Planned Home Births Also Associated With Reduced Medical Intervention for Moms
Latest Pregnancy News
By Katrina Woznicki
WebMD Health News
Reviewed By Laura J. Martin, MD
July 2, 2010 -- Planned home births are associated with a tripling of the newborn mortality rate compared with planned hospital deliveries, yet planned home births are also linked to reduced preterm birth and low birth weight, according to a new study.
Research conducted by Joseph R. Wax, MD, and colleagues, from the department of obstetrics and gynecology at Maine Medical Center in Portland, shows that the overall newborn death rate was almost twice as high in planned home vs. planned hospital births, and was almost tripled among those newborns in planned home births without any congenital abnormalities.
Although rare, newborn deaths occurred in 0.2% of the total planned home births included in the analysis, compared with 0.09% of the total planned hospital births. Among infants born without any birth defects, the rates were 0.15% vs. 0.04%, respectively.
Overall, compared with hospital deliveries, planned home births were associated with reduced medical intervention for the mothers and in reduced prematurity and low birth weight, the researchers reported. However, planned home births were also linked to neonatal deaths attributed to respiratory distress and failed resuscitation.
Fewer Complications for Mothers Having Home Births
The findings, published online by the American Journal of Obstetrics & Gynecology, are based on an analysis of international data. The data included maternal and newborn outcomes for planned and home births recorded in national registries and birth certificates in industrialized, Western countries. Wax and his team included data for a total of 342,056 planned home births and 207,511 planned hospital deliveries. They looked at both the health of the infants and of the mothers.
They found that there was no overall difference in newborn assisted ventilation between home and hospital deliveries. Women who participated in planned home births had lower obstetric risk factors overall, including lower rates of obesity, previous cesarean sections, or previous pregnancy complications.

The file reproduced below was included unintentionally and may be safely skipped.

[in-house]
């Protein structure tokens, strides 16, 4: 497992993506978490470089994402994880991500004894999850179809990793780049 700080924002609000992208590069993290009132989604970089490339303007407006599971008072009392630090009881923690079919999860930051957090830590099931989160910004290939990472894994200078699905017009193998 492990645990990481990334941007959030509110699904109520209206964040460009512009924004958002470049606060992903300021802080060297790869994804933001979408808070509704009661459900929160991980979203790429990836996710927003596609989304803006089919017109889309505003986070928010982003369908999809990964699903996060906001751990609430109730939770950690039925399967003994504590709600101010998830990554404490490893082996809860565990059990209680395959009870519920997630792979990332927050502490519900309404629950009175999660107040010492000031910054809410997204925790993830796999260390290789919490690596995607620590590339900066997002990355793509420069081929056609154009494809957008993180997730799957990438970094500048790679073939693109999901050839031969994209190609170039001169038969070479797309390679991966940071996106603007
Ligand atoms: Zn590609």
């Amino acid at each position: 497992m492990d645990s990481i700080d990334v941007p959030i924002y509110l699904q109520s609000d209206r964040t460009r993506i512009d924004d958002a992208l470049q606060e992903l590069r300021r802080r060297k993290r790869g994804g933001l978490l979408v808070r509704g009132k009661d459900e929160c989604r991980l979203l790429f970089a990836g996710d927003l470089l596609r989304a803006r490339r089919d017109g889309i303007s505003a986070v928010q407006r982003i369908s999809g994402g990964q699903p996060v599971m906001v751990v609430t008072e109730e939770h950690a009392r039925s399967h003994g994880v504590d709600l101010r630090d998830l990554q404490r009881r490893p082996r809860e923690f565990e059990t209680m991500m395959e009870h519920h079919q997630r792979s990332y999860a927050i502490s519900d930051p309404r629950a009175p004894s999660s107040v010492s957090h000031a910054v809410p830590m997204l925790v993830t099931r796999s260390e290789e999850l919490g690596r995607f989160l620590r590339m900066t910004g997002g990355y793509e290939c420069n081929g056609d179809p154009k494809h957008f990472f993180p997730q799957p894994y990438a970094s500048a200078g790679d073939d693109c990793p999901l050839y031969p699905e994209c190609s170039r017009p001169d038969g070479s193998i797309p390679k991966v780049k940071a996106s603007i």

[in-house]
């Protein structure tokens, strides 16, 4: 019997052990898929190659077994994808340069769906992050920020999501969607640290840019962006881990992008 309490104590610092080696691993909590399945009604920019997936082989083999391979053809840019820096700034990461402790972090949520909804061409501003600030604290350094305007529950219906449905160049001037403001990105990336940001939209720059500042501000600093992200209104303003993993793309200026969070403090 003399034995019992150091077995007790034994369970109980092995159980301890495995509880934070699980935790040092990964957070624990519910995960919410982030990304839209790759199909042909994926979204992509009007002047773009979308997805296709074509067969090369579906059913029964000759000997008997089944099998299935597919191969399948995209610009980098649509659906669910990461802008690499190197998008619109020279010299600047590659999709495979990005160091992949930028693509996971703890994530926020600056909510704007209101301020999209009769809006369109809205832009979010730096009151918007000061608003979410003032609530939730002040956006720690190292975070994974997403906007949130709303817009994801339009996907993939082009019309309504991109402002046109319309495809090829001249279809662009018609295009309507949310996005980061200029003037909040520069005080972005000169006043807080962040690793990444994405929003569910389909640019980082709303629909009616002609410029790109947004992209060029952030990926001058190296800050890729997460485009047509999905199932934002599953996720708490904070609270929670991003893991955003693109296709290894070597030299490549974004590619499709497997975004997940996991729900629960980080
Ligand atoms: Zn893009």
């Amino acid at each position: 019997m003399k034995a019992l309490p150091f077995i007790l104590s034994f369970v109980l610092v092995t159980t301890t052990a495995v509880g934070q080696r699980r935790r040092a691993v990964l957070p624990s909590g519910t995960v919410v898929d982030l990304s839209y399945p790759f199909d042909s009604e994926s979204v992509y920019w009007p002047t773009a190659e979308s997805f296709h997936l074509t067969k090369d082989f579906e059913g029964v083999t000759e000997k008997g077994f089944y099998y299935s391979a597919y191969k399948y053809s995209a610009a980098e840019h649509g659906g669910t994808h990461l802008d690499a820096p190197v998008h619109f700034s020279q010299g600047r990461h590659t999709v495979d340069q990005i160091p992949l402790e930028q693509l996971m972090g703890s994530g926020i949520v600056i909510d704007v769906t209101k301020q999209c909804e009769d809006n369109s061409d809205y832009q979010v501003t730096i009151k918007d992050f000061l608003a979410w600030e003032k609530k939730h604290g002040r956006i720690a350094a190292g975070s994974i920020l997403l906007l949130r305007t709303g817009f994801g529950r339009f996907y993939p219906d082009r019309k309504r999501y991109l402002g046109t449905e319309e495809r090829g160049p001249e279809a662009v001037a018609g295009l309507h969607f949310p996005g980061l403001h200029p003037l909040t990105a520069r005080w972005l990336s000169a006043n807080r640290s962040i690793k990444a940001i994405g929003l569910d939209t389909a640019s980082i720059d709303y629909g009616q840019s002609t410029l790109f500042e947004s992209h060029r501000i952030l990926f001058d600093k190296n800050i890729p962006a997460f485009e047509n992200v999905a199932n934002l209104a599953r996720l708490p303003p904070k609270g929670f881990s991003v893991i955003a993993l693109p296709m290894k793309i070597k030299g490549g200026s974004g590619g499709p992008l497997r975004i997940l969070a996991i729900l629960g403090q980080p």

Researchers also reported that women who participated in planned home births had:
- Less use of epidurals and episiotomies
- Fewer infections and perineal or vaginal lacerations
- Less hemorrhaging or incidences of retained placentas
- Fewer operative deliveries, such as cesareans
"Our findings raise the question of a link between the increased neonatal mortality among planned home births and the decreased obstetric intervention in this group," Wax and colleagues write. "Women choosing home birth, particularly low-risk individuals who had given birth previously, are in large part successful in achieving their goal of delivering with less morbidity and medical intervention than experienced during hospital-based childbirth. Of significant concern, these apparent benefits are associated with a doubling of the neonatal mortality rate overall and a near tripling among infants born without congenital defects."
Group Discourages Home Births
Home birth is a controversial topic, and questions over safety are at the heart of the issue. The American College of Obstetricians and Gynecologists, one of the largest professional ob-gyn organizations in the U.S., does not support planned home births because of safety concerns and a lack of scientific evidence. Every year, about 25,000 women in the United States (or 1 in 200) deliver at home, and about 75% of these are low-risk, single-baby births that are planned to be a home delivery.
The editors-in-chief of the American Journal of Obstetrics and Gynecology, Thomas J. Garite, MD, and Moon H. Kim, MD, comment that "The report by Wax et al. supports the safety of planned home birth for the mother, but raises serious concerns about increased risks of home birth for the newborn infant. This topic deserves more attention from public health officials at state and national levels."
Experts Weigh In
Kimberly D. Gregory, MD, MPH, vice chair of women's healthcare quality and performance improvement, department of obstetrics and gynecology at Cedars-Sinai Medical Center in Los Angeles, says the findings will have little impact on the rate of home births.
"Those women who are truly motivated are going to do it despite the odds, and most will do well and have a good outcome. It would be great if women (and clinicians) could take this message as evidence to encourage more 'natural' management of the birth process in a hospital where resources would be available if needed in an emergency."
Mary Lawlor, CPM, LM, president of the National Association of Certified Professional Midwives, says there is also evidence supporting the safety of planned home births.
"There is a body of international research that confirms that home birth is a safe option for well-screened women experiencing a low-risk pregnancy who choose this option, when they are cared for by trained, qualified attendants, with access to emergency services when needed," Lawlor tells WebMD.
SOURCES: News release, Elsevier.
Wax, J. American Journal of Obstetrics & Gynecology, published online July 1, 2010.
Garite, T. and Kim, M. American Journal of Obstetrics & Gynecology, published online July 1, 2010.
American College of Nurse-Midwives.
Kimberly D. Gregory, MD, MPH, Cedar-Sinai Medical Center.
Mary Lawlor, CPM, LM, president, National Association of Certified Professional Midwives.
©2010 WebMD, LLC. All Rights Reserved.
Subscribe to MedicineNet's Pregnancy & Newborns Newsletter